AUTHORMerricks, Linda
TITLEThe World Made New: Frederick Soddy, Science, Politics, and Environment
PUBLISHEROxford University Press
CITYOxford, England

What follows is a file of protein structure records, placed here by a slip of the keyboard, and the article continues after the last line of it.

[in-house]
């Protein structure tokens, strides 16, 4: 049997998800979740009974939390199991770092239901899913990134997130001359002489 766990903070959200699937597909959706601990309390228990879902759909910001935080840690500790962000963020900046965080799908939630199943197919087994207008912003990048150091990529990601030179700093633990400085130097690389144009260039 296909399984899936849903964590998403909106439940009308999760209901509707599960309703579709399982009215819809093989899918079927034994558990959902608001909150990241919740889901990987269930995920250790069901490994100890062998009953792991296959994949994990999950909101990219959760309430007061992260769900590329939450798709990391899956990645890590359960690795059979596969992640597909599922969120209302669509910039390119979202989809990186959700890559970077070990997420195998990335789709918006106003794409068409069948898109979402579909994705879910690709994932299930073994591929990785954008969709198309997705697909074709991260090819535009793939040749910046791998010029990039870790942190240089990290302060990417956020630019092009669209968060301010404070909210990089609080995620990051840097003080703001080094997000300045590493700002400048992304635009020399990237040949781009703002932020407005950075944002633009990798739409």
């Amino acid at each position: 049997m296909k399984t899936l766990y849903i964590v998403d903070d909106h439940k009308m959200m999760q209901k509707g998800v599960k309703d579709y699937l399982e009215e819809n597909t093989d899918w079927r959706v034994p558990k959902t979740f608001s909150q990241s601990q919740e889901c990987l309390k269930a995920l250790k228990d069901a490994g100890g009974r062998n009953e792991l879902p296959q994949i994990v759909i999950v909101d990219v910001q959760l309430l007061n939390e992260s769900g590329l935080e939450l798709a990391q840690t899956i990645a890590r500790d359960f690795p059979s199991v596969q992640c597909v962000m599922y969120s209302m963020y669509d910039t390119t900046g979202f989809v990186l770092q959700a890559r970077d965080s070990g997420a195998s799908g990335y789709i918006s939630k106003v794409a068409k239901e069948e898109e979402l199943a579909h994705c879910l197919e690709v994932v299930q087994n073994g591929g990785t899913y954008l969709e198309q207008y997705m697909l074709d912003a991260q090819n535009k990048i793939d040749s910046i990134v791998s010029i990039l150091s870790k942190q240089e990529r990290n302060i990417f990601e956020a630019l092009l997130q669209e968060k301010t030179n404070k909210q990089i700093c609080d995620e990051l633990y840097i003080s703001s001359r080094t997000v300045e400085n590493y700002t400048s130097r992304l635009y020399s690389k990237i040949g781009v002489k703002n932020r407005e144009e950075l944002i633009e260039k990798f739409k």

This biography presents the British scientist Frederick Soddy, who worked with Rutherford in a series of investigations that produced the explanation of radioactivity, and who was also a social activist. Soddy received the 1921 Nobel Prize in Chemistry for his contributions to the chemistry of radioactive substances and his investigations into the origin and nature of isotopes. The book treats his childhood and training, his work in Canada as a young scientist, the move to Scotland and his success there, and his growing social concerns. Soddy felt that science and scientists held a responsibility to society; his belief that the government should strictly control atomic energy led him eventually to leave scientific research. Soddy was also involved in economics, ecology, energy conservation, environmental ethics and social reform. The book closes with a description of the Frederick Soddy Trust, which funds scientific projects including this book. It contains extensive notes and a good bibliography.

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